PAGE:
There are three auction days - at present they are the final Tuesday in November and the following two Tuesdays in December.
Dates for 2013
Auction: Tues 26th Nov 10.00am
Festival Procession, ceremonies & service:
Pictures of Teme Street and The Pump Room in Tenbury from 'Virtual Shropshire'
The ancient market town of Tenbury Wells, on the River Teme is well worth a visit.
The sales are held just on the outskirts of the northern side, at the business park. Keep on the main road through the pretty old town and you will see the' Holly Sales' or 'Mistletoe Sales' signposted on the left as you go up the hill. There's plenty of parking space - and even a tractor on hand to pull you out if you get bogged down in mud or snow!
If you'd like to buy one of the large bundles of mistletoe or holly, you must register at the 'Office Van', a simple form which gives you a buyer number. Or, you could do this in advance of the visit at the Auctioneer's website (link above). You don't have to use it!
The bundles are sold singly, but the buyer of the first in a group from one farmer will get the option to buy any or all of that group at the same price if he wishes. One buyer might take just one bundle or he may take all eight or twelve. But don't worry - there are hundreds of bundles for sale!
Selling sets of made-up wreaths in the marquee -
auctioneer Nick Champion is on the right.
Each auction begins at 10.00am sharp, when the Auctioneer sounds his bell ! It starts in the white marquee with sales of made-up Yule wreaths, rings and crosses
If you're a buyer, it's as well to get there before time to get a good look. Glimpse into the tent, then walk along the many long rows of bundles laid out with much care outside.
Each is tied or laid on top of sacks, labelled with the suppliers details and numbered - make a note or two about anything that particularly catches your eye. They are wonderfully fresh and most are laden with berries. The wreaths in the marquee are not sold singly of course - the price bid is the price for one of a group - but you must buy all items in that set, say ten.
The sale goes outside when the wreaths are all sold, and the Auctioneer moves down the rows of mistletoe and holly, followed closely by crowds of would be customers. The whole sale is finished by lunch-time!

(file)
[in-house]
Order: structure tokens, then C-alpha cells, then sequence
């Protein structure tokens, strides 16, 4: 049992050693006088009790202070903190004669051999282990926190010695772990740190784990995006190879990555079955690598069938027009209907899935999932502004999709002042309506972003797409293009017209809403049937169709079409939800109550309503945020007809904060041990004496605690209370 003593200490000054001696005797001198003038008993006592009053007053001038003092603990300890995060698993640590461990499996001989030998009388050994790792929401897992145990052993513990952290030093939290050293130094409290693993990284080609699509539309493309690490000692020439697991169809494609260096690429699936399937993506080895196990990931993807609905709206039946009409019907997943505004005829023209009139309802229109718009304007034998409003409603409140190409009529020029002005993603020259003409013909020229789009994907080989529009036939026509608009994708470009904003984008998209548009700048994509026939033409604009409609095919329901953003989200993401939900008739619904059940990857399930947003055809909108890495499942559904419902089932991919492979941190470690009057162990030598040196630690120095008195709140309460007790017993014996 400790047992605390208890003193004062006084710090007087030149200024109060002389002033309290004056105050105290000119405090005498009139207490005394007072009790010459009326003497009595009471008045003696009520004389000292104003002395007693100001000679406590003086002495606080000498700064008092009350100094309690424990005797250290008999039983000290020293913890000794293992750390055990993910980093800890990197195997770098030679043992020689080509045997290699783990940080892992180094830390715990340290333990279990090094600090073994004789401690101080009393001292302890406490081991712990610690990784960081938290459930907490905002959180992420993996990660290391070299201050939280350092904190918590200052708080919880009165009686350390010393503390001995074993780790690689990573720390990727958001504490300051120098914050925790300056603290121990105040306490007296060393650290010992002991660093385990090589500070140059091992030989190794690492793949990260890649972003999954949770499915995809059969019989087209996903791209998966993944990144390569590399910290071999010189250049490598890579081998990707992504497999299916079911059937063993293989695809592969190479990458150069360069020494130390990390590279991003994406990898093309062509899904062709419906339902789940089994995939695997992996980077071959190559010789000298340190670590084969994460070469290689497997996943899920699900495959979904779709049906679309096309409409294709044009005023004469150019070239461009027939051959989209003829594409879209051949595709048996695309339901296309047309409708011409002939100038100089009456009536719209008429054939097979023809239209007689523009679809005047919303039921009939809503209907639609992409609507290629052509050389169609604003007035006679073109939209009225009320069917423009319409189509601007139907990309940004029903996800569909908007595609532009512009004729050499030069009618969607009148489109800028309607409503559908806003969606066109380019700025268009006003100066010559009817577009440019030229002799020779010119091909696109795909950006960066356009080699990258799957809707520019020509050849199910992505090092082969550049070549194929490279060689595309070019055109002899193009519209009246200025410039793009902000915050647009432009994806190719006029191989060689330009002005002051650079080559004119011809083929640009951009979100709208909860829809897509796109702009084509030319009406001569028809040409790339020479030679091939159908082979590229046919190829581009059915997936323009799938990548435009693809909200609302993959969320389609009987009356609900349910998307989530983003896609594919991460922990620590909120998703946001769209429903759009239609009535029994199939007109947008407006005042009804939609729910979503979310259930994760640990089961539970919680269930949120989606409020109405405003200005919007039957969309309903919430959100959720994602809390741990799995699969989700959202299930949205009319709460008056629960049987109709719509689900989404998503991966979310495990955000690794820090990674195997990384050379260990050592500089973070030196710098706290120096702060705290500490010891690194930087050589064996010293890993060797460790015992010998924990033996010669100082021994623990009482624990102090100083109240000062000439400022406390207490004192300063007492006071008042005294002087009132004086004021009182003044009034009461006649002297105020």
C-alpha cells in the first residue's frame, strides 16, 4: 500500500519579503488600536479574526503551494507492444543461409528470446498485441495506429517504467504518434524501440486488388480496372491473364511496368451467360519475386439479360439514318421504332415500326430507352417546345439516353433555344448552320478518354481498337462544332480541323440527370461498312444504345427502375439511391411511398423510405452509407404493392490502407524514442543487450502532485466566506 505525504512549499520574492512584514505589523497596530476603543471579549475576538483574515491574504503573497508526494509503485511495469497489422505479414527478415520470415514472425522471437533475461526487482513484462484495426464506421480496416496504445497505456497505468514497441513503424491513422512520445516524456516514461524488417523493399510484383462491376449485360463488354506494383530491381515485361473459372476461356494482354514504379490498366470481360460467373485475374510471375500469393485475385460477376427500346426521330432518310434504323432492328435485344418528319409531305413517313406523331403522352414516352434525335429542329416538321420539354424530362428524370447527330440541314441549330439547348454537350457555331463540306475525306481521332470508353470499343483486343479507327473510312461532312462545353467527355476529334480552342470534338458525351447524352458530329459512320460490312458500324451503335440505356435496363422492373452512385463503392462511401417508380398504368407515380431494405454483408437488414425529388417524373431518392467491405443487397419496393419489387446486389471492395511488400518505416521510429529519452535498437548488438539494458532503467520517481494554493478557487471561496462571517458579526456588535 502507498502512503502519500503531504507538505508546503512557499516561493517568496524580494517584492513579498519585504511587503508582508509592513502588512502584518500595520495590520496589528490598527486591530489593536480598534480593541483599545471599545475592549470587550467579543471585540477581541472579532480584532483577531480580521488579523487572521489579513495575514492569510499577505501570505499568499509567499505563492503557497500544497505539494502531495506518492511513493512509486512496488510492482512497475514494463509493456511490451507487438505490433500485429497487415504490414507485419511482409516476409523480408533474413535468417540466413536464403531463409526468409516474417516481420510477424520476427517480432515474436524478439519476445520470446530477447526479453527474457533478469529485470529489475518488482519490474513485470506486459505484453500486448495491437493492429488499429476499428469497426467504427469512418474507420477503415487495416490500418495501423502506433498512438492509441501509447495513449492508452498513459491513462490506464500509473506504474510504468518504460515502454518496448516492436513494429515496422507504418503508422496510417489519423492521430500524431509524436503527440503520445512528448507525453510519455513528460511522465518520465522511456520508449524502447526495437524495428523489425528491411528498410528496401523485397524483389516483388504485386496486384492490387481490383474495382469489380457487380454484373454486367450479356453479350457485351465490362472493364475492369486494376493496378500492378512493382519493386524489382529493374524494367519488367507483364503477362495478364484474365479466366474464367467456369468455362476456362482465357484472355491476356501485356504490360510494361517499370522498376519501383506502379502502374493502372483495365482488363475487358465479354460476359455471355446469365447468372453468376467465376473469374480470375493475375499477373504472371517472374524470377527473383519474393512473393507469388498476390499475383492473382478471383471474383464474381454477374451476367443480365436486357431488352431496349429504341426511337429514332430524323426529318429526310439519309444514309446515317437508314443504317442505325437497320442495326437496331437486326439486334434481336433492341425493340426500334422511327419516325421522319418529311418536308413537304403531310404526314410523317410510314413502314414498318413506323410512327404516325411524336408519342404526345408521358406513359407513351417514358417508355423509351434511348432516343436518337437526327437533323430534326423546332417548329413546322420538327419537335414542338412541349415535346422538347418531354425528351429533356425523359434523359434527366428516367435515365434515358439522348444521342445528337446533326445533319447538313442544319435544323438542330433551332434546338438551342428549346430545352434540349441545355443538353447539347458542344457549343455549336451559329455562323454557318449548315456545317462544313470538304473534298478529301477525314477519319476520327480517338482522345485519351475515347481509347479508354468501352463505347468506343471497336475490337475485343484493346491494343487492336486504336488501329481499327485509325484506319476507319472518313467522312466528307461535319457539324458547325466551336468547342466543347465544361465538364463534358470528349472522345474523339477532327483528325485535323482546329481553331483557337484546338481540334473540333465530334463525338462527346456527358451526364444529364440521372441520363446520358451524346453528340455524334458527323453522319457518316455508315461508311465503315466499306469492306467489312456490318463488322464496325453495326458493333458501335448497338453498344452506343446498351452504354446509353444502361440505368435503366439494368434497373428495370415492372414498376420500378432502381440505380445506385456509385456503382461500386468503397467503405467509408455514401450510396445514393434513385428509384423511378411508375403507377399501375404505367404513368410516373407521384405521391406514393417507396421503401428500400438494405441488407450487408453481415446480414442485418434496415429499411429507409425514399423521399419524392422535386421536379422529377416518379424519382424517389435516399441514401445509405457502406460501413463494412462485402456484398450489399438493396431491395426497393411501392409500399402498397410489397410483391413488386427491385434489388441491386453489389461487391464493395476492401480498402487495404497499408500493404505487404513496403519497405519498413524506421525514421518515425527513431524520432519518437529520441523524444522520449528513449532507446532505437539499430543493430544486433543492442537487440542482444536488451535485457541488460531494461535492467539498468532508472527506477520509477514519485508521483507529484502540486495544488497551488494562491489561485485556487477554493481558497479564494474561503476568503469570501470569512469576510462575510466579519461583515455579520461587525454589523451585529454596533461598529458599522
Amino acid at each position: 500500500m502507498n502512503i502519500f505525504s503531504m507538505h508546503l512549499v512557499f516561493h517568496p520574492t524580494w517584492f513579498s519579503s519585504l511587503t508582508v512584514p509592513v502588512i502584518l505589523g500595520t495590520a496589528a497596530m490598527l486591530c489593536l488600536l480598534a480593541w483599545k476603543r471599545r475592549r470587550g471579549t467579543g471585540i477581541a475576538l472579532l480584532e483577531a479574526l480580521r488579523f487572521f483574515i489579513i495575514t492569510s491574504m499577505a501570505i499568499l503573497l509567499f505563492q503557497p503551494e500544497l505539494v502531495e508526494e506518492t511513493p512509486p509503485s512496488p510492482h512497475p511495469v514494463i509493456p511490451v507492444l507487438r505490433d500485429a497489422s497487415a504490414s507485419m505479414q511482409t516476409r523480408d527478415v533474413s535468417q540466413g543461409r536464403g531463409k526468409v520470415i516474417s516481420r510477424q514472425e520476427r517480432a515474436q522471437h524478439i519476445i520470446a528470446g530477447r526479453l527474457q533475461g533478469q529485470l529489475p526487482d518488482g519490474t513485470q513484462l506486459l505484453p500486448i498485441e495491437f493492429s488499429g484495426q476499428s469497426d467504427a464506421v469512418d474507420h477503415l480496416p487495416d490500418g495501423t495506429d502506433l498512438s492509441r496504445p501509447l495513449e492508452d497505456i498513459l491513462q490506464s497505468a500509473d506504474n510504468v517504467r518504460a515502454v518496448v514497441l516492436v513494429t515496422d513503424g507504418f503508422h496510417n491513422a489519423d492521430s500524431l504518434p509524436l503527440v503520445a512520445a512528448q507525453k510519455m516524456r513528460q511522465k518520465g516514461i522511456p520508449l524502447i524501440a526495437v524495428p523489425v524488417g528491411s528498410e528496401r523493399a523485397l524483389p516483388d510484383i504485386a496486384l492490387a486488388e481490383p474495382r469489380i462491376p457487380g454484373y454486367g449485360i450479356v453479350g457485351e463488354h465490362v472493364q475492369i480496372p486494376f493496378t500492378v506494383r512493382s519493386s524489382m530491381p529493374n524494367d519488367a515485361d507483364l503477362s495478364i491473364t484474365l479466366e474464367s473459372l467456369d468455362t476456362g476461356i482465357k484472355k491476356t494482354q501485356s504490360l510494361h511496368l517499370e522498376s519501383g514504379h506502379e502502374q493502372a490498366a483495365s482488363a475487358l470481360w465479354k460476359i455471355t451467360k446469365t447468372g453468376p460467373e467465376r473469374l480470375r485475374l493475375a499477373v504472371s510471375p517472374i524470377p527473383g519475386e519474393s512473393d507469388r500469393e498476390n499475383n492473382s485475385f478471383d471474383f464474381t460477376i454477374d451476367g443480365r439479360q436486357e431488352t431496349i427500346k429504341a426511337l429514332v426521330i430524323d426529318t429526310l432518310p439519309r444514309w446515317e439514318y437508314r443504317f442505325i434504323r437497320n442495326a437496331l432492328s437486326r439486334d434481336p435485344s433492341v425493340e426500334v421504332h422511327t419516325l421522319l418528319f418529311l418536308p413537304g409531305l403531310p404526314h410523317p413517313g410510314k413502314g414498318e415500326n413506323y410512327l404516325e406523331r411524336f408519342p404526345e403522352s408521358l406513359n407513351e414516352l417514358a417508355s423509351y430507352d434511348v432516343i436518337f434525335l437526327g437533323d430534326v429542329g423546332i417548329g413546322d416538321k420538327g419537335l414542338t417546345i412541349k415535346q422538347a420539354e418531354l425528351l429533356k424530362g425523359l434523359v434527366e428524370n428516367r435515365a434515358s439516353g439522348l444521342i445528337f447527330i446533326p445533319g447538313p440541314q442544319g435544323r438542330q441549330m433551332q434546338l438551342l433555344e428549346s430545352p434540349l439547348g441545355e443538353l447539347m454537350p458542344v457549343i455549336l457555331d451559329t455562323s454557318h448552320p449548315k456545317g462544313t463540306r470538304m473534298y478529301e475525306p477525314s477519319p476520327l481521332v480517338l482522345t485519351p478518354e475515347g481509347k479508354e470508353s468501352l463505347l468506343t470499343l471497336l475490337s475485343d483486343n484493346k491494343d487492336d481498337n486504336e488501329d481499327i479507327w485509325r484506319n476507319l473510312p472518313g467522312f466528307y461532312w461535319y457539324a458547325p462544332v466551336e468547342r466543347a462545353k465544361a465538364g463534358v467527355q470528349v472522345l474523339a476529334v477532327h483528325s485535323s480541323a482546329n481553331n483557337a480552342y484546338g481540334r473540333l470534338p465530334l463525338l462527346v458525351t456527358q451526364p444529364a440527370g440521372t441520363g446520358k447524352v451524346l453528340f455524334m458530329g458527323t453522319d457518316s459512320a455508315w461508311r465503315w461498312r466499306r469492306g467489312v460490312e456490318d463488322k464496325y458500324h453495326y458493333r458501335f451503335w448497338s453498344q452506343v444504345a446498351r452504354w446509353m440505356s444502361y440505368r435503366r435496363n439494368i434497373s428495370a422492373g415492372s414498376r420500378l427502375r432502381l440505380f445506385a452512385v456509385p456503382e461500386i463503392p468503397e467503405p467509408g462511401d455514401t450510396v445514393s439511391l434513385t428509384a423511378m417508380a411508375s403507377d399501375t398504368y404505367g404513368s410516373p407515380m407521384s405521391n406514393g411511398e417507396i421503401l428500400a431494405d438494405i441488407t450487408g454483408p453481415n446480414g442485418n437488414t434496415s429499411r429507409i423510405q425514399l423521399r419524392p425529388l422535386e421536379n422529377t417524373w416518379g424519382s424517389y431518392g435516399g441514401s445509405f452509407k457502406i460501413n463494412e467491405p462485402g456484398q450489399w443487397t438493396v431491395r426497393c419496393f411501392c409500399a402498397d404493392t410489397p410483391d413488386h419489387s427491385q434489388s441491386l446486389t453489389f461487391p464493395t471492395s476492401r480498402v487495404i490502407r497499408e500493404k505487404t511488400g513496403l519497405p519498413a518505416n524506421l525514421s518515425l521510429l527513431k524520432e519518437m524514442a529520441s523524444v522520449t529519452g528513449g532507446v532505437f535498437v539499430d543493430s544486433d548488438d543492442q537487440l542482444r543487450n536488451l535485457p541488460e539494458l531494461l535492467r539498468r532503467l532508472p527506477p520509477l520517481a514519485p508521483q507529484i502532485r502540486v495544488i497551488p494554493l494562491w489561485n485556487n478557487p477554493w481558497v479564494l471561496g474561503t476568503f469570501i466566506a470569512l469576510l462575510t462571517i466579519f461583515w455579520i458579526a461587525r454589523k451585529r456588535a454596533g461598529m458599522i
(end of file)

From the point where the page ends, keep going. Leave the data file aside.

Locally grown Christmas trees of many sizes and varieties are for sale too, but again you'll need to buy the whole small group!
Once you have bid for your mistletoe or holly, most people take it away and put it aside quite quickly. The most expensive and sought after holly is the gold and silver variegated. With mistletoe, it's the least woody bunches that are most popular. Muddypond here wanted a heavy, woody bunch - she likes to make wands!
How fresh would you like it?
Years of expertise go into the growing, harvesting and choosing of the greenery.
On site, next to the 'Office' there's a van selling nice burgers, currant buns and good, hot tea or coffee - very welcome after a long morning at the auctions in the cold! . Near to this are some portable loos. It's impossible to buy just a sprig of mistletoe - Muddypond knew that - but I do think she might've got a bit carried away! (See below! Mopsy - loaded and ready for home).
Good old 'Mopsy' loaded beyond her expectations and ready for home.
There are more pictures of our Mistletoe auction spree on my Diaryblog entry for December 19th 2011 here.
Tenbury is also the setting for a fine Mistletoe Festival, held on National Mistletoe Day - the first Saturday in December every year. To quote from their website - link here ...
'Tenbury's Mistletoe Festival began in 2004, when the traditional Mistletoe Auctions, held in the town for over 100 years, seemed threatened with closure. Local people were determined Tenbury's Mistletoe legacy would continue, and so the Festival was born.'
Here too you can find links to The Mistletoe Foundation, and read about their ceremonies.
Now, that festival will be a treat to see - a treat that this hedgerow fae has promised herself for next winter - or perhaps the one after?
My mischievous mistletoe men are adapted from 'Floral Fairies - The Mistletoes' Pranks' by Gertrude Robinson. Ill F.A.Carter 1913
You will find plenty of folklore, customs and magick relating to the Mistletoe plant here on my website.